I hadn’t ever travelled overseas and with a tight budget and family commitments, my wife Helyn and two girls, Alyza and Sienna couldn’t make the trip. This led me to taking the tour with Tri Travel who really helped prepare me well for race day, so when the time came to brace for the Hawi cross winds and the energy lab, I was ready.
Mark Allen’s speech during the pre-race dinner about Kupa’a and Ohana really summed up my journey. Hawaii taught me to not be so hard on myself and to savour the moment. My girls wrote me a note before I left, telling me they would be proud no matter what time or place I came. So I took the time particularly on the run to embrace the spirit of the race and the island. I walked the red carpet, high-fiving kids and supporters, taking it all in.
I had a fantastic day, all of the fellow athletes, their family, locals and the very special volunteers made this possible. The race was everything I expected and more.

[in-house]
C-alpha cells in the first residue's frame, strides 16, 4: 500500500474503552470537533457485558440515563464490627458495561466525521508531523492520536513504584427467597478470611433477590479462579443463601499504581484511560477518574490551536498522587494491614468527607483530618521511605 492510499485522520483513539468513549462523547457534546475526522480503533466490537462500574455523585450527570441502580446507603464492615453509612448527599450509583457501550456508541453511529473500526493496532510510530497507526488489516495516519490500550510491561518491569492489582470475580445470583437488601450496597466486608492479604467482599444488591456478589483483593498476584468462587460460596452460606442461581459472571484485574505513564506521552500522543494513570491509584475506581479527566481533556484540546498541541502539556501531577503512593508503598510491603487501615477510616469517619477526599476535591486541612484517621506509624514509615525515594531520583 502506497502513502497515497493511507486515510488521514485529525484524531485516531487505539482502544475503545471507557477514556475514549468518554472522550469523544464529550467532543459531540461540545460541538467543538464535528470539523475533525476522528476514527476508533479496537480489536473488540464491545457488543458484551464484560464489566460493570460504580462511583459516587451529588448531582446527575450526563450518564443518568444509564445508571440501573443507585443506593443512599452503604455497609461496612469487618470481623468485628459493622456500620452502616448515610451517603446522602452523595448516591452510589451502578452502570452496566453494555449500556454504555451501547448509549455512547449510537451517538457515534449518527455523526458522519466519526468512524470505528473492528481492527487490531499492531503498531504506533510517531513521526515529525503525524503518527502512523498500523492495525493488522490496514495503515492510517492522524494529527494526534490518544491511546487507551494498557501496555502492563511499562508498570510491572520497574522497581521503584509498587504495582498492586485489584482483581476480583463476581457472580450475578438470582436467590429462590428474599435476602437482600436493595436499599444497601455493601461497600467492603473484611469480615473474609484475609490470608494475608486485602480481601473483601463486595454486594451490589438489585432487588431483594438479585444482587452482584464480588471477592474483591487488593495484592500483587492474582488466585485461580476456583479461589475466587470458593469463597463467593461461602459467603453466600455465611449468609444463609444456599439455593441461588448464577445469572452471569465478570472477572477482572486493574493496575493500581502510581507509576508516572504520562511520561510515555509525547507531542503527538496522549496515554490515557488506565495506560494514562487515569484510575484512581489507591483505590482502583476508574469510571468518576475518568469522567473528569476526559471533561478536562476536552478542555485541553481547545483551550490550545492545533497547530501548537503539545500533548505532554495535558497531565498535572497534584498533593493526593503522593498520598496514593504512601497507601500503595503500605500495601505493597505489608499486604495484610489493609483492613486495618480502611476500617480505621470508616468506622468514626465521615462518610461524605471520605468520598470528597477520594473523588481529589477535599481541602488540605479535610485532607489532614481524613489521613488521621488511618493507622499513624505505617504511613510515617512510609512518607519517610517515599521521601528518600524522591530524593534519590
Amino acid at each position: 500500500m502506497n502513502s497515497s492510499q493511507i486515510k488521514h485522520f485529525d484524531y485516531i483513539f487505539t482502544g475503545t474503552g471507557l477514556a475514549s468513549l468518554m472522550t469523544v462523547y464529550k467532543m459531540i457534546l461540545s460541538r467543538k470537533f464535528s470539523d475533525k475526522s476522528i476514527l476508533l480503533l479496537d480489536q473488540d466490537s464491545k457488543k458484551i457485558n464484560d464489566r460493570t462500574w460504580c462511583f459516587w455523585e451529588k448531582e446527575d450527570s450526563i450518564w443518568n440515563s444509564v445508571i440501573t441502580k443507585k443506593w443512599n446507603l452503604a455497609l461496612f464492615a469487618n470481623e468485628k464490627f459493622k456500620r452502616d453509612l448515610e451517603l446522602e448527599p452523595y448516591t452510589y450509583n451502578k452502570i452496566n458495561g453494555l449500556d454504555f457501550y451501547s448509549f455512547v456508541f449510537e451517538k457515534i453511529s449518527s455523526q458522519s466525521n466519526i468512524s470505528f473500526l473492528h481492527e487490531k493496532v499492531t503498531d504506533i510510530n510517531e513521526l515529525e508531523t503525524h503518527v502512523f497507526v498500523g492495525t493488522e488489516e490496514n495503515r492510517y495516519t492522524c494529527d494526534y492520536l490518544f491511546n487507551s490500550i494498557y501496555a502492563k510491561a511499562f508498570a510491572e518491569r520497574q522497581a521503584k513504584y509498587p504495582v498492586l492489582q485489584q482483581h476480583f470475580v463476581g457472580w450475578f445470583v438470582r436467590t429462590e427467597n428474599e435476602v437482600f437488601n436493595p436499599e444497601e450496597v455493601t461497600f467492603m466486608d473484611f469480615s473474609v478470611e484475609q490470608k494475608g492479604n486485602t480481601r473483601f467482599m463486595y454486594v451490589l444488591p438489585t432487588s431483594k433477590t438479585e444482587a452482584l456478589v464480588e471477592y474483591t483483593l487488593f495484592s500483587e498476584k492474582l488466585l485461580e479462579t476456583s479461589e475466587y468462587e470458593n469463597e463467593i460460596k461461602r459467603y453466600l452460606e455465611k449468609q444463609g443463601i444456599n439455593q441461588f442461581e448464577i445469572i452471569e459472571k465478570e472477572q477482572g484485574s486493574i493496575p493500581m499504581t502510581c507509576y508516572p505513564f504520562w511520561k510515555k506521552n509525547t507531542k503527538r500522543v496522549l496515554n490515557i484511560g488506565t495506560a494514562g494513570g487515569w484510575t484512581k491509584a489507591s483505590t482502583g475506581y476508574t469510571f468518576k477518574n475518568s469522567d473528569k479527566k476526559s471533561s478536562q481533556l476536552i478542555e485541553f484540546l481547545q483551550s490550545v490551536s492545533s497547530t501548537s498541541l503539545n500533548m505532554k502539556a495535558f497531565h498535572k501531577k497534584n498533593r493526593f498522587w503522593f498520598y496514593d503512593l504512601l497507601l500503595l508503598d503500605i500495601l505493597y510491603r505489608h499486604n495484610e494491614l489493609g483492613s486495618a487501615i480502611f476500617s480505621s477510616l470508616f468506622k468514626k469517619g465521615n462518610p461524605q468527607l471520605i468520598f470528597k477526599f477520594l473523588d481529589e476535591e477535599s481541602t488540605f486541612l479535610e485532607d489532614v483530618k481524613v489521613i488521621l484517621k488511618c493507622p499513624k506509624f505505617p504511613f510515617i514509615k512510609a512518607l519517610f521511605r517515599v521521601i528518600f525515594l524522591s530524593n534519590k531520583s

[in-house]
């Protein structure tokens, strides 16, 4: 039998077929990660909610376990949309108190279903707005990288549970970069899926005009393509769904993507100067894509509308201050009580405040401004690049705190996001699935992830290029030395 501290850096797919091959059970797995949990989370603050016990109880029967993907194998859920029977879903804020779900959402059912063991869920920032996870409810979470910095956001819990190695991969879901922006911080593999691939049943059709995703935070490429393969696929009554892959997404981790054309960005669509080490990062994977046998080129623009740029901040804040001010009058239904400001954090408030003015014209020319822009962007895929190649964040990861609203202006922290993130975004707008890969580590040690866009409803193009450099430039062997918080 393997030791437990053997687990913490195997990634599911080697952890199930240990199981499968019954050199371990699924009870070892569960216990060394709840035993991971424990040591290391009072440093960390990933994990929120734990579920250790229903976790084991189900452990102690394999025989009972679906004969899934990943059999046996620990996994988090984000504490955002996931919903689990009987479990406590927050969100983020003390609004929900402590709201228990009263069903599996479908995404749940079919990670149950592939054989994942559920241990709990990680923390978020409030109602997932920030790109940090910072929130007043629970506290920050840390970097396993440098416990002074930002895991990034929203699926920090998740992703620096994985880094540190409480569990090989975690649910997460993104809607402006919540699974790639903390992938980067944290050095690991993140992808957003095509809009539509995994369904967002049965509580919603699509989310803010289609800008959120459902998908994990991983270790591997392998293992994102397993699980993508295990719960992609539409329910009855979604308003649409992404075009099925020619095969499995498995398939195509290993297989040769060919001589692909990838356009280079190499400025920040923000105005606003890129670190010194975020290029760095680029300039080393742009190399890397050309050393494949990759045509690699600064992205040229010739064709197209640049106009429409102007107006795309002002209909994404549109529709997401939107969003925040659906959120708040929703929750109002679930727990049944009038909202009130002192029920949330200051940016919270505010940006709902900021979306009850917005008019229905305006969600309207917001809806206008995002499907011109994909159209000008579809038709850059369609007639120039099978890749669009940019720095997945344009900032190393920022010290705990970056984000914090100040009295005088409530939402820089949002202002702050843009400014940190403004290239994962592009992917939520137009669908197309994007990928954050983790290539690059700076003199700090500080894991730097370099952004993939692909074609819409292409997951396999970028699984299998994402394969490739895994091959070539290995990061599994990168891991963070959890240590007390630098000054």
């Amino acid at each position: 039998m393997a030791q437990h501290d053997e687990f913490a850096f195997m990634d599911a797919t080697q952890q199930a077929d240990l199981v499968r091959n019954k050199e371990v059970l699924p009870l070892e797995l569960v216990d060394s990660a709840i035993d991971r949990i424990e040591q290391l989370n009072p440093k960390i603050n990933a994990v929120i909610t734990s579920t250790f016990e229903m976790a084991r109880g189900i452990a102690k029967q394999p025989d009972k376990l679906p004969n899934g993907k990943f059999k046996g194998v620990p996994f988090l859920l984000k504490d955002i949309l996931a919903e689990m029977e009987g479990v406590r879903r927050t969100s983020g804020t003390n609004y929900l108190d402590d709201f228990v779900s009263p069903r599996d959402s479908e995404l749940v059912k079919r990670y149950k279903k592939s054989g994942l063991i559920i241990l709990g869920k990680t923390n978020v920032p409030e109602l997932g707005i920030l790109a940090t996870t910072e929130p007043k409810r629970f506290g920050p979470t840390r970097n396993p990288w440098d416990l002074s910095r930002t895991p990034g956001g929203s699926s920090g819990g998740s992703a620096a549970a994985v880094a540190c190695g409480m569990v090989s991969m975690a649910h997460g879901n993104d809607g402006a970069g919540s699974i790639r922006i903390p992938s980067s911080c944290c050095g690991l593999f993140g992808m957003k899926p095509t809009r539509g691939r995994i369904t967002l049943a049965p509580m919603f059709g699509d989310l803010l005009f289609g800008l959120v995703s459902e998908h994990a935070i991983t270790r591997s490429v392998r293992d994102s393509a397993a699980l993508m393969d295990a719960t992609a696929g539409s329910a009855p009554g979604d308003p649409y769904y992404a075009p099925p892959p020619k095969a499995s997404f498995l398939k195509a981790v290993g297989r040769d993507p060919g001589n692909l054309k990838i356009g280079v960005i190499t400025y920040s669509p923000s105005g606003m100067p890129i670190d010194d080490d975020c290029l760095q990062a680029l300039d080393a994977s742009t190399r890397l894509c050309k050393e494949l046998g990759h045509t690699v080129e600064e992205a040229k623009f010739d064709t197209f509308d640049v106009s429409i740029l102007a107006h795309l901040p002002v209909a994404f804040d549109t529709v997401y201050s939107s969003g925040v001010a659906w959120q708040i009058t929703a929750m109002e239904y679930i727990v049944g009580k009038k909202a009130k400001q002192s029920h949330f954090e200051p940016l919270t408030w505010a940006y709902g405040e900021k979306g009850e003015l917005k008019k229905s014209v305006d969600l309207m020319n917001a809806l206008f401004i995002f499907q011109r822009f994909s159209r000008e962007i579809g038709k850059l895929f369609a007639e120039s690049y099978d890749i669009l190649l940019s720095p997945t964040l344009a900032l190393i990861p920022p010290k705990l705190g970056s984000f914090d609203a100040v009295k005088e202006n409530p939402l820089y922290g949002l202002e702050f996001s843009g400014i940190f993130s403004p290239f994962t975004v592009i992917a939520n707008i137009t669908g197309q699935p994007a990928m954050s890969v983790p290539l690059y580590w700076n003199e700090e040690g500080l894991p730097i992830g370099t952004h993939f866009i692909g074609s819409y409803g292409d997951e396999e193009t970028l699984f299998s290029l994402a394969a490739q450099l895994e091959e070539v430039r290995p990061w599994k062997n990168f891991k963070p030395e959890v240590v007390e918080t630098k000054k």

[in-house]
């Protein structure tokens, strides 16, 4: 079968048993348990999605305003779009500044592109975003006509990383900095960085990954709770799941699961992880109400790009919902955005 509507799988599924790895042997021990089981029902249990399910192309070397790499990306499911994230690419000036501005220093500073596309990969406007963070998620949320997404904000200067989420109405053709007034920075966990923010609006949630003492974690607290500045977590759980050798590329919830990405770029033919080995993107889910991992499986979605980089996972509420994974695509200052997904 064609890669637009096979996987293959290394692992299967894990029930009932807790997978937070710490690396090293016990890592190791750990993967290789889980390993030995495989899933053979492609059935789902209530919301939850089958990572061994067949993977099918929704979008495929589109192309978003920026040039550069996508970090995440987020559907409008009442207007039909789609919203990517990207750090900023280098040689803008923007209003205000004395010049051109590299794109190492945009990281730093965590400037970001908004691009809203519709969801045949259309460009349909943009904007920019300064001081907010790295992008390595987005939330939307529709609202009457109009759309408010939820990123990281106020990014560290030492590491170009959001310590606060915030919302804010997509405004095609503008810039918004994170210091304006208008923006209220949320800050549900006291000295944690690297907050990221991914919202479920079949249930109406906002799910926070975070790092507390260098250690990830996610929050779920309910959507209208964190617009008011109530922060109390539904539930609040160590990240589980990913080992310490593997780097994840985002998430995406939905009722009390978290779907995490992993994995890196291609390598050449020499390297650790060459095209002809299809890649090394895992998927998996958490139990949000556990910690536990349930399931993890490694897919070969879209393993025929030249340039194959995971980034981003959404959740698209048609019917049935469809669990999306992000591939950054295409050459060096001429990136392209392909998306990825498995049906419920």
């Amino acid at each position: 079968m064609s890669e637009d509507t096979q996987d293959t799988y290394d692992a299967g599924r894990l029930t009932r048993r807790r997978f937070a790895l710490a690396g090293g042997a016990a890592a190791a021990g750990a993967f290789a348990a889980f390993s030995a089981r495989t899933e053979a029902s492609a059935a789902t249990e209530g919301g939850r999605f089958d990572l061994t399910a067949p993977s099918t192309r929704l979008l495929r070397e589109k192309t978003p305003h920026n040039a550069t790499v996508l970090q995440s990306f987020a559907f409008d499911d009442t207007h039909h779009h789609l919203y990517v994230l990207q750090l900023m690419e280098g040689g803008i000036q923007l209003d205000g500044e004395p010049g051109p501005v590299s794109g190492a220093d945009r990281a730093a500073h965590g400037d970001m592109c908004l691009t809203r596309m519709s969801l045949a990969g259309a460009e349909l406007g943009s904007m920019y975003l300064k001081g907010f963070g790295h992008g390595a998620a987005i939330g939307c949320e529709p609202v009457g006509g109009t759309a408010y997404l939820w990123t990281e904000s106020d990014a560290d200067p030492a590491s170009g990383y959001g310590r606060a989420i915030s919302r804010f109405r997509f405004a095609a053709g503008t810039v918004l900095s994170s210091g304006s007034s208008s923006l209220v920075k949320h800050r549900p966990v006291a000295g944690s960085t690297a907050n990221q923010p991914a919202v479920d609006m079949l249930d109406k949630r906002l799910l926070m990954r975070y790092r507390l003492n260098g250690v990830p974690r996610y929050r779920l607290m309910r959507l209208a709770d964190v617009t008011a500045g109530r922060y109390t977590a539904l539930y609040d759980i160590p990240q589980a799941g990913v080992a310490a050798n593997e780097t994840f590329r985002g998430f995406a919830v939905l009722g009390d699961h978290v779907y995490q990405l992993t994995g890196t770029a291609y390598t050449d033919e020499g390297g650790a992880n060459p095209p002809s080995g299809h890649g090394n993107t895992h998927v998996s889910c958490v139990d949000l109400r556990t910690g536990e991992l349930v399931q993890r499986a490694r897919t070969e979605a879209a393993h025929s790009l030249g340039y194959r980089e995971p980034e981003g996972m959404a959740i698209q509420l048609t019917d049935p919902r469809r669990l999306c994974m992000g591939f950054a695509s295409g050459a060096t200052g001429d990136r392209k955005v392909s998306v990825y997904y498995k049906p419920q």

I’ve made new friends, met a lot of my role models and learnt about the history of triathlon. I leave Kona with a full heart, the experience of a lifetime and as a better person.
My Hawaii by Rob Hill
Ten years of qualifying, training, tapering and racing at the Ironman World Championship in Kailua-Kona, Hawaii have provided so many memories, friends, challenges to overcome and so many lessons learned both in the sport of triathlon and in life. The question is: What is MY Hawaii? In other words, what does this race mean to me personally?
Racing the Hawaii Ironman 10 consecutive years was never a goal of mine, which in a way made achieving it a lot easier. I focused on one race at a time, one season at a time, one Ironman preparation at a time.
When I first qualified for Hawaii at Ironman Australia in 2007 and first experienced the excitement and awe of racing in Kona, I made a commitment that if I ever qualify again for Hawaii I will respect the achievement and accept the slot. I was also motivated by something that has motivated me ever since my first sprint triathlon in 1997: to get better at this sport. I have been privileged to have put together nine consecutive, solid qualifying Ironman races since that first one in 2007, and lucky (in a weird way) that when things have gone drastically wrong, or even just those race days where we feel flat and unable to perform at our best, these races have been at Kona in October. It’s a bit frustrating when a good race in Hawaii has become my main goal of the year, but the upside has been that I have had that opportunity again the next year to fulfil my potential in Kona.